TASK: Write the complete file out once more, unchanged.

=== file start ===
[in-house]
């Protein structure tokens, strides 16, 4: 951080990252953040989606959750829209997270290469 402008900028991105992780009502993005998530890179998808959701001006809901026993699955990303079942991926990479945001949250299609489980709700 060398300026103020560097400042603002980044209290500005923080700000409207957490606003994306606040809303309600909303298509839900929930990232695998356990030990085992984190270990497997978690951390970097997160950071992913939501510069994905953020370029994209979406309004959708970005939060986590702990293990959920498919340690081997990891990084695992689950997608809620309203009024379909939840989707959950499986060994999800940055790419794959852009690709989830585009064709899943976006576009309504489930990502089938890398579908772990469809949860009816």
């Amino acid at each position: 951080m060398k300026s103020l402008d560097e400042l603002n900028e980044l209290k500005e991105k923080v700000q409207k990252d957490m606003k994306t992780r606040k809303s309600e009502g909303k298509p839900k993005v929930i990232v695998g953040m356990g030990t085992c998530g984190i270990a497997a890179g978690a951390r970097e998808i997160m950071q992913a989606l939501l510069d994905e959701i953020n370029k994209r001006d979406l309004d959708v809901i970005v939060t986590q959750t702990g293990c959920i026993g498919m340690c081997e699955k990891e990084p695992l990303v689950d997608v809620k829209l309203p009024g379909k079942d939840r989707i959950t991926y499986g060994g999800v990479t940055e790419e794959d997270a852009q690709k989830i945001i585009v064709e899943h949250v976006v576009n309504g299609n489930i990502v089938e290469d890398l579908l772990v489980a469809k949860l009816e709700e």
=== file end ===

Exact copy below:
[in-house]
């Protein structure tokens, strides 16, 4: 951080990252953040989606959750829209997270290469 402008900028991105992780009502993005998530890179998808959701001006809901026993699955990303079942991926990479945001949250299609489980709700 060398300026103020560097400042603002980044209290500005923080700000409207957490606003994306606040809303309600909303298509839900929930990232695998356990030990085992984190270990497997978690951390970097997160950071992913939501510069994905953020370029994209979406309004959708970005939060986590702990293990959920498919340690081997990891990084695992689950997608809620309203009024379909939840989707959950499986060994999800940055790419794959852009690709989830585009064709899943976006576009309504489930990502089938890398579908772990469809949860009816």
């Amino acid at each position: 951080m060398k300026s103020l402008d560097e400042l603002n900028e980044l209290k500005e991105k923080v700000q409207k990252d957490m606003k994306t992780r606040k809303s309600e009502g909303k298509p839900k993005v929930i990232v695998g953040m356990g030990t085992c998530g984190i270990a497997a890179g978690a951390r970097e998808i997160m950071q992913a989606l939501l510069d994905e959701i953020n370029k994209r001006d979406l309004d959708v809901i970005v939060t986590q959750t702990g293990c959920i026993g498919m340690c081997e699955k990891e990084p695992l990303v689950d997608v809620k829209l309203p009024g379909k079942d939840r989707i959950t991926y499986g060994g999800v990479t940055e790419e794959d997270a852009q690709k989830i945001i585009v064709e899943h949250v976006v576009n309504g299609n489930i990502v089938e290469d890398l579908l772990v489980a469809k949860l009816e709700e």